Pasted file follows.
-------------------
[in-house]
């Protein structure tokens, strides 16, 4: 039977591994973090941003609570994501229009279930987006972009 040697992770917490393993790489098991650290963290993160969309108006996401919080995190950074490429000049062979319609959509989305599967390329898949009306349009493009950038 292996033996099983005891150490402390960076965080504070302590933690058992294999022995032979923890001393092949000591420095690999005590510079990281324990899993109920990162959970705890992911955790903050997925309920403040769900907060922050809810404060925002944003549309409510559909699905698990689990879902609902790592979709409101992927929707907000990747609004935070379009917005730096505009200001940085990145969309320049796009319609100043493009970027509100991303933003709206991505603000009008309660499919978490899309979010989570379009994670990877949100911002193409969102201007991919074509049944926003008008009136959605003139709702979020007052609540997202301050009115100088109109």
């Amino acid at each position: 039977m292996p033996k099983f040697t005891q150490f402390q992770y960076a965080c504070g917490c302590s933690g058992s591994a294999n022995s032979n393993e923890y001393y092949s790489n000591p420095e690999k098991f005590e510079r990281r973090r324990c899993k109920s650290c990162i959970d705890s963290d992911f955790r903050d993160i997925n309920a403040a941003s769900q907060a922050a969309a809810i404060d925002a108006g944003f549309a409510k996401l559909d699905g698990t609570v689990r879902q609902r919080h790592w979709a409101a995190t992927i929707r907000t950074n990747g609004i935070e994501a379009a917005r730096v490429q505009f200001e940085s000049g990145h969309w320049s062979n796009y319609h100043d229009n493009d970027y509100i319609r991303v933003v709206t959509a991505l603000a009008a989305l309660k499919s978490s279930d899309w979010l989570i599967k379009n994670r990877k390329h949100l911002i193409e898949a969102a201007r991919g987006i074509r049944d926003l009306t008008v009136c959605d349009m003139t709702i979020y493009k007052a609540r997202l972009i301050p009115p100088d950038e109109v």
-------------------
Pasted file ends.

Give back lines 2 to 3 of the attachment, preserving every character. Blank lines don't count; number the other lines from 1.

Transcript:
């Protein structure tokens, strides 16, 4: 039977591994973090941003609570994501229009279930987006972009 040697992770917490393993790489098991650290963290993160969309108006996401919080995190950074490429000049062979319609959509989305599967390329898949009306349009493009950038 292996033996099983005891150490402390960076965080504070302590933690058992294999022995032979923890001393092949000591420095690999005590510079990281324990899993109920990162959970705890992911955790903050997925309920403040769900907060922050809810404060925002944003549309409510559909699905698990689990879902609902790592979709409101992927929707907000990747609004935070379009917005730096505009200001940085990145969309320049796009319609100043493009970027509100991303933003709206991505603000009008309660499919978490899309979010989570379009994670990877949100911002193409969102201007991919074509049944926003008008009136959605003139709702979020007052609540997202301050009115100088109109």
């Amino acid at each position: 039977m292996p033996k099983f040697t005891q150490f402390q992770y960076a965080c504070g917490c302590s933690g058992s591994a294999n022995s032979n393993e923890y001393y092949s790489n000591p420095e690999k098991f005590e510079r990281r973090r324990c899993k109920s650290c990162i959970d705890s963290d992911f955790r903050d993160i997925n309920a403040a941003s769900q907060a922050a969309a809810i404060d925002a108006g944003f549309a409510k996401l559909d699905g698990t609570v689990r879902q609902r919080h790592w979709a409101a995190t992927i929707r907000t950074n990747g609004i935070e994501a379009a917005r730096v490429q505009f200001e940085s000049g990145h969309w320049s062979n796009y319609h100043d229009n493009d970027y509100i319609r991303v933003v709206t959509a991505l603000a009008a989305l309660k499919s978490s279930d899309w979010l989570i599967k379009n994670r990877k390329h949100l911002i193409e898949a969102a201007r991919g987006i074509r049944d926003l009306t008008v009136c959605d349009m003139t709702i979020y493009k007052a609540r997202l972009i301050p009115p100088d950038e109109v």